By Georgina Baidoun, 30th June 2022
I had no intention of becoming an observer of any of the Court of Protection cases so admirably reported by others, although I read most of the reports on the Open Justice Court of Protection blog avidly and am fascinated by both the individual stories and the principles raised.
But I found myself waiting for the next instalment of the case of the allegedly abusive wife whose husband (with dementia and Parkinson’s) was in a care home. The local authority was asking the judge to rule that she must move out of “the matrimonial home”, so that her husband could move back and live there without her (“When P can’t go home to his “abusive” wife: Another ineffective hearing).
So, when I chanced to see Celia’s twitter post that the hearing (Case number COP13861341 before Mr Justice Francis on Monday 27th June 2022) was about to start, I couldn’t resist giving it a go. Without Celia’s instant replies to my calls for help, and the fact that the hearing was delayed, it wouldn’t have been possible but technically it went without a hitch.
Several things about the case intrigued me. The first was that the Court of Protection apparently had the right to order a wife to leave her marital home so that her husband could return to it. Celia explained that the Court of Protection Judge was also sitting as a High Court Judge in the Family Division. That made sense but was quite a surprise.
The second was what possible grounds could there be to order a wife to leave her marital home? It had been reported that there were children involved who had already been removed from the home and that the wife was accused of being abusive. I wanted to hear more about this, and the social worker was due to give evidence.
Also, I was intrigued by the wife. She apparently needed an interpreter to understand English. She also refused to engage a lawyer, even though the costs would have been paid by her husband through his Court of Protection Deputy for Property and Financial Affairs. And yet, by somehow not engaging with the court, seemingly because of various problems including lack of money for transport, she had managed to obtain more than one ‘stay of execution’. I sort of admired her for that!
But probably most of all, I was struck by what happens when someone whose English is limited and who knows still less, presumably, of English law, marries and settles down here and then finds herself engaged with the authorities, in this case social workers and the courts (and no doubt others outside of this story). I’m not sure how aware we are generally of how different family law is in other countries, even countries as close to us as France (I am thinking of their inheritance law in particular). The wife in this case originated in the Far East (as we think of it!) and I can only imagine how different things are there.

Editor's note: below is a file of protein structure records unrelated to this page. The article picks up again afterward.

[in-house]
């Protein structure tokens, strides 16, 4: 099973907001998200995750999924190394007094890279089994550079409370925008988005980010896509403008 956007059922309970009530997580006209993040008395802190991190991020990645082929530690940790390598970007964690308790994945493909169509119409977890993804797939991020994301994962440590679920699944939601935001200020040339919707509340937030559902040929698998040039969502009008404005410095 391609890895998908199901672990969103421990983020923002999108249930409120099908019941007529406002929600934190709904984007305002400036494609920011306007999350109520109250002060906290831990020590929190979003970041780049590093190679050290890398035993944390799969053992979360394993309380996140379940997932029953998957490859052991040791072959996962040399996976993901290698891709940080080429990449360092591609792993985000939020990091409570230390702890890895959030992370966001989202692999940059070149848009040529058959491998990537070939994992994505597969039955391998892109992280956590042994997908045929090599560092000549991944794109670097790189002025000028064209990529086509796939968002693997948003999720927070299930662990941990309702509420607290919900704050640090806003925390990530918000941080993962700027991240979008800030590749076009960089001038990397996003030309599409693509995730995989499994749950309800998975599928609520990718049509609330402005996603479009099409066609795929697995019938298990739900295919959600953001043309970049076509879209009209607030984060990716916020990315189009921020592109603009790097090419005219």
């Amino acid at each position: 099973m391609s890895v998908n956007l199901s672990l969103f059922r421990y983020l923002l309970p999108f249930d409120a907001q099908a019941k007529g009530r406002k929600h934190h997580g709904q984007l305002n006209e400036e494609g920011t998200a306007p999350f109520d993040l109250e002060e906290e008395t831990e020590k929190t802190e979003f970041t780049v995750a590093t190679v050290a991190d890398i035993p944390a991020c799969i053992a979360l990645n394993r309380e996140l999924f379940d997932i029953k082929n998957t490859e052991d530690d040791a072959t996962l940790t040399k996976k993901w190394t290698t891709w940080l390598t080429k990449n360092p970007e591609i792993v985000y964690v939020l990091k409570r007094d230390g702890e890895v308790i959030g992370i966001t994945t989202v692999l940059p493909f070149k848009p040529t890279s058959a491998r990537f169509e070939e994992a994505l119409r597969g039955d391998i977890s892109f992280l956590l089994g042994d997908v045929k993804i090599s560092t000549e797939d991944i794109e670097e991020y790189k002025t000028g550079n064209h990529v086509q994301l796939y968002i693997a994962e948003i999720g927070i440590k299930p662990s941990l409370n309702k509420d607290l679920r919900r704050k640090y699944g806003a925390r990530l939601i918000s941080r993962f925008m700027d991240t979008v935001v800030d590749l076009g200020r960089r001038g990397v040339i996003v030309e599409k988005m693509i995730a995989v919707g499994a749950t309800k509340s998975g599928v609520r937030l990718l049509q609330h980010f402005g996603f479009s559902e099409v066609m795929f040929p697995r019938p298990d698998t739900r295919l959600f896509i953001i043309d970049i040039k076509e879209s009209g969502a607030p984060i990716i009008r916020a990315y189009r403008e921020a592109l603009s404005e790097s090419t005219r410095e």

Anyway, to some extent I was disappointed by today’s hearing as it turned out to be short and uncontested. The delayed start was caused not by the wife not turning up again, as I suspected, but by all the parties having at last met each other in person (previously the wife had attended only by phone with an interpreter on another phone!) and reached agreement. (She would move out of the house, but continue with contact by letter and phone and the situation would be reviewed in 3 months).
It was, nonetheless, an interesting experience to observe law in action.
And I can add a postscript.
After the hearing had ended and it had been agreed that the wife would vacate the family home and possibly return to her country of origin, almost everyone left the courtroom except the wife, her husband, still on screen sitting in his care home, and me (Celia too had gone). The wife remained for quite a while, looking at the screen, waving and eventually blowing kisses to her husband. I’m afraid I didn’t manage to see if he waved back but he certainly appeared to be smiling whenever I looked at him.
Georgina Baidoun, is a sometime Court of Protection Lay Deputy for Property and Financial Affairs. She tweets as @georgemkeynes